EOS-1D X Mark II: Canon's flagship DSLR goes 4K

And there's a lot more to like here.

There's no doubt Nikon stole CES 2016, thanks to the D5, D500 and KeyMission 360 announcements. But rival Canon seems to have saved its best for after the show. Today, it's introducing the EOS-1D X Mark II, a highly anticipated successor to the company's flagship DSLR from 2012. Since this is Canon's top-of-the-line model for photographers, major upgrades can be found across the board. The second-generation 1D X sports a 20.2-megapixel full-frame CMOS sensor, Dual DIGIC 6+ processors, up to 51,200 native ISO (409,600 expanded) and a 14 fps continuous shooting mode (16 fps with mirror lock-up).

Canon has also revamped the 61-point autofocus system: every AF dot supports an f/8 max aperture, making the camera a perfect option for nature and wildlife shooters. Additionally, the 1D X Mark II's insane burst setting lets it capture as many JPEG images as the memory card is able to fit in. While said feature only works with a CFast card, you get a CF slot too, as well as a fixed 3-inch LCD (1.62 million dots), built-in GPS and a 3.5mm headphone jack -- handy for monitoring audio in video mode.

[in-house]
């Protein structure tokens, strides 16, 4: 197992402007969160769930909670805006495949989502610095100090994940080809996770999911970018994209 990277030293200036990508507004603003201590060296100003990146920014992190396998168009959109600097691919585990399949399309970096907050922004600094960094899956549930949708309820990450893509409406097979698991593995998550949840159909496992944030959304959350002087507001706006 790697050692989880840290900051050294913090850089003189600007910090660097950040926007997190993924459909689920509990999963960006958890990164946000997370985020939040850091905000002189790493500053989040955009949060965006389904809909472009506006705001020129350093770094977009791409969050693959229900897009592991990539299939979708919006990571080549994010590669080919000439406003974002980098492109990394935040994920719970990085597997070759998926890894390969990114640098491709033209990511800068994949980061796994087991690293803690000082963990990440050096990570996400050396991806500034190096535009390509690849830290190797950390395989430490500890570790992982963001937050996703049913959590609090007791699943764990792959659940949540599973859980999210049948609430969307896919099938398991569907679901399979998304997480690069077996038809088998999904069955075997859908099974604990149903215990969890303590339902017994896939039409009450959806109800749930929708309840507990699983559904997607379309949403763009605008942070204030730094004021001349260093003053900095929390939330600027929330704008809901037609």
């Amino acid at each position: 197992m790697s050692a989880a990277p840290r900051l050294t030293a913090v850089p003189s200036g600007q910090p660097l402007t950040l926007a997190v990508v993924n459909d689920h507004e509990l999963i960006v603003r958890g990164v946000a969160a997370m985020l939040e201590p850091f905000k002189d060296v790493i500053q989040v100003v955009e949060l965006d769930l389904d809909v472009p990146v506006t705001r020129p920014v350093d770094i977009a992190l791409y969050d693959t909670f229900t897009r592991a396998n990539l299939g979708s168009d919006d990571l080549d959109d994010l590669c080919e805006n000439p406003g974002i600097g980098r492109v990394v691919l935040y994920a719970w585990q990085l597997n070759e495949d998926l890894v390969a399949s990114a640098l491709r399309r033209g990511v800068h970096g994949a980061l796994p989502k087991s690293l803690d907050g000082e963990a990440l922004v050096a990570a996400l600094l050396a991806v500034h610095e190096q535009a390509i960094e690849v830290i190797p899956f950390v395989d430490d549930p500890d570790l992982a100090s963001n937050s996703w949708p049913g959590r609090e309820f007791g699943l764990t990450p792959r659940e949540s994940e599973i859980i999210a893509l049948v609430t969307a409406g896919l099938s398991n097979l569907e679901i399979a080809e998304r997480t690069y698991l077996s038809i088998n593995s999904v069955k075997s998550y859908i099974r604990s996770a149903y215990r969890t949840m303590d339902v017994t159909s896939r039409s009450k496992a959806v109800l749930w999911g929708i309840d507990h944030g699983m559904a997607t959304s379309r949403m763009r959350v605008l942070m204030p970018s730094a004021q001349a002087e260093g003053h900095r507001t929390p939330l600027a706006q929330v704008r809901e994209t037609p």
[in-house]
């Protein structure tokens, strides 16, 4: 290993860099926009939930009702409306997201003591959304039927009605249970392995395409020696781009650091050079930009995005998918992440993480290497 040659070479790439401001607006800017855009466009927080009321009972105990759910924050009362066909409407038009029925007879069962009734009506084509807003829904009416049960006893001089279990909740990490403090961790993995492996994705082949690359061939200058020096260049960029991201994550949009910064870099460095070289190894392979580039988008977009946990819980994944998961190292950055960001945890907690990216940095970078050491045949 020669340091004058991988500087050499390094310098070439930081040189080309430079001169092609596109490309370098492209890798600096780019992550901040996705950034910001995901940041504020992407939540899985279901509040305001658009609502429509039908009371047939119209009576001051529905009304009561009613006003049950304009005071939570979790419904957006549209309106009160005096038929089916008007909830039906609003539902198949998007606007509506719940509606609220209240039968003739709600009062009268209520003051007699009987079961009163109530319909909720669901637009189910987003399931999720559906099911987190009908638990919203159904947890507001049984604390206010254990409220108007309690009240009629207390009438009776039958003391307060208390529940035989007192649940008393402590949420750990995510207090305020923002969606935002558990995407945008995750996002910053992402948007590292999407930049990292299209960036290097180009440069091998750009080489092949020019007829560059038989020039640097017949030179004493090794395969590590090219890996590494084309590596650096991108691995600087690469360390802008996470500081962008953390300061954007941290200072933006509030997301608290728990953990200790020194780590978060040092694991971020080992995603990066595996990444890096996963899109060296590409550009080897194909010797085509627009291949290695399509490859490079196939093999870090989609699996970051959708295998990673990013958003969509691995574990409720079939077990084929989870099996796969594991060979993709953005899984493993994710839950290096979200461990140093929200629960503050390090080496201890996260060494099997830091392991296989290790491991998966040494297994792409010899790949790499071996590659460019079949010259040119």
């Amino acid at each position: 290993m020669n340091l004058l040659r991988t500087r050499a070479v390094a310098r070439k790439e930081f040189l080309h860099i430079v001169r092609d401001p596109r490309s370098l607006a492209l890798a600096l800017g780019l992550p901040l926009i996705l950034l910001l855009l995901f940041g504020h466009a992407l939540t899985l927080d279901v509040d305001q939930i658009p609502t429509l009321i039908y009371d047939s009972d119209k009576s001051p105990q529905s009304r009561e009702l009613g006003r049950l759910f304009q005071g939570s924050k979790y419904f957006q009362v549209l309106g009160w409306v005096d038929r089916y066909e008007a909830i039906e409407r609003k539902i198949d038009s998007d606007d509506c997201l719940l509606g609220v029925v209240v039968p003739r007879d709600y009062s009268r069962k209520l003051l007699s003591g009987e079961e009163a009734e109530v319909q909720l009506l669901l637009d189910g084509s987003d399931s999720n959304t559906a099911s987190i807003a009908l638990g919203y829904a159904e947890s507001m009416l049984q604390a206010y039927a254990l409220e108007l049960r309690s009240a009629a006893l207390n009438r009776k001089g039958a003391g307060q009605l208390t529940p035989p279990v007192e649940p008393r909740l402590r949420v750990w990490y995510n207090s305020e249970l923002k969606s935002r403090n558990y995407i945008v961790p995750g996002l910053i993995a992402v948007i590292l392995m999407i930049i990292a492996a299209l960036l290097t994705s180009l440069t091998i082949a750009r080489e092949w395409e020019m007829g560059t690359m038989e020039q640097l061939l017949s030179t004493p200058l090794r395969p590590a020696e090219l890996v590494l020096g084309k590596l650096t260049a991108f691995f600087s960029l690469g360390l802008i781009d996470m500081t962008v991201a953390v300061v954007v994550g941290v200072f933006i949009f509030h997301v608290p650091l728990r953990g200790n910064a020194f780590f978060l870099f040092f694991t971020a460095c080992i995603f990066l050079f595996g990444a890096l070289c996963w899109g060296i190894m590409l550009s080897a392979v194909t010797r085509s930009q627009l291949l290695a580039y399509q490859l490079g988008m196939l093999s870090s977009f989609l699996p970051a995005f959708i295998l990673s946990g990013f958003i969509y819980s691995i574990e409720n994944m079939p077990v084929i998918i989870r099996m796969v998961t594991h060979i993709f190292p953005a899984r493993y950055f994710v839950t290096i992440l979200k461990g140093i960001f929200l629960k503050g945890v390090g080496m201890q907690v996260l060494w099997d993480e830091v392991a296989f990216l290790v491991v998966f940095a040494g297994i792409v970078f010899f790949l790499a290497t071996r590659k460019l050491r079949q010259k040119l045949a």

Speaking of which, Canon's finally bringing 4K to a more mainstream DSLR. The 1D X Mark II is capable of recording 4K internally at up to 60 fps, while 1080p handles 120 fps for slow-motion videos. Interestingly enough, Canon says the touchscreen is limited to video use, meaning you can tap on it to focus with the Dual Pixel CMOS AF, but not anything else outside of that -- no browsing the menus, no pinch-to-zoom on photos.

The EOS-1D X Mark II is expected to begin shipping in April for $6,000 (body-only), or $6,300 for a kit that includes a 64GB CFast card and a reader for it.